Lessons in leadership: How Andrukonis helps businesses cope with change … including her own

By Meg Fry
Montclair | Apr 1, 2019 at 6:45 am

Christine Andrukonis said most organizations today are dealing with mergers or acquisitions, implementing new business strategies or moving toward a digital revolution to help manage their growth.

“So, how does one make sense of and help lead people through the massive amount of change and disruption in the world?” she said.

It is not an easy task, Andrukonis said, and often one that is mishandled, based on the rising number of employees leaving the workforce for entrepreneurship.

“The people who can see the future and get things done are leaving companies to go do that elsewhere, because large organizations cannot keep and unleash them in the ways they need to,” she said.

Andrukonis, president and founder of Notion Consulting, a Montclair-based leadership and transformation consultancy that helps C-suite executives “imagine the future and lead people to it,” said she is all too familiar with the story.

“I was one of those people who felt like I could not continue to work well within the environment I was in,” she said.

Andrukonis said she had been completing exciting work as senior vice president and the North American regional lead at Ketchum Change, a leading communications firm with Omnicom Group, for nearly five years when she realized the travel and demands required had made it difficult for her to meet commitments to both herself and her family.

“I wanted to stay and make it work, but I couldn’t quite figure out how to do that while still growing,” she said.

Instead, Andrukonis founded her own boutique consultancy, Notion Consulting, in the fall of 2015.

“I took on a couple of projects after I left my previous role, and it was not even a full month when I realized this could be my full-time gig,” she said. “The demand was there, because clients liked the kind of work I was doing and the arrangement in which I was delivering it.”

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Andrukonis quickly began recruiting and hiring additional consultants with similar skills and backgrounds to her own, she said, as well as the same interest in balancing life and work.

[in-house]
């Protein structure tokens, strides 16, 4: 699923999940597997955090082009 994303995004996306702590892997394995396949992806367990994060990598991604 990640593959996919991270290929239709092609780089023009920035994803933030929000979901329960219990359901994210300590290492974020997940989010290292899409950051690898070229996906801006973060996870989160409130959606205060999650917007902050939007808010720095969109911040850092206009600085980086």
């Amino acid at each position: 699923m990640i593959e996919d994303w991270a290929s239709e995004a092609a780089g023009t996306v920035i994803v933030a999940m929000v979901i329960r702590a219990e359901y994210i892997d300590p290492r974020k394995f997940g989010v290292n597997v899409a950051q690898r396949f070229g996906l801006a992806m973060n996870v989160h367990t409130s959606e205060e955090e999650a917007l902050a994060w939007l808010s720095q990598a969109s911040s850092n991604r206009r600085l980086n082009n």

“Then I started feeling as if the balance I had left my previous job for was being challenged and was becoming quite difficult to maintain,” Andrukonis said. “We had so many clients and had grown a large team, so I started looking for someone with leadership experience similar to mine to help me lead the business into its next phase.”

Diana Vienne, partner and executive vice president, joined the company last year.

Having worked in consulting since 1996 with companies such as PricewaterhouseCoopers, Deloitte and her own firm, Vienne Consulting, Vienne said she returned to Omnicom Group, after having worked with Andrukonis at Ketchum Change, as a chief talent officer to see what change management, organizational development and transformation looked like from the inside.

That is, until Andrukonis told Vienne what she had been working on at Notion Consulting.

“Right away, I knew I wanted to join Christine,” Vienne said. “She had a great client base, team and philosophy about living and bringing one’s whole self to work that I wanted to be a part of.”

Today, Notion Consulting employs a network of more than 30 top-tier consultants working from New York, Chicago, San Francisco, Washington, D.C., Singapore and London, serving organizations and global companies headquartered mostly within the tri-state area, including The Children’s Place in Secaucus, the National Football League in Mount Laurel, Verisk in Jersey City and Pearson in Hoboken.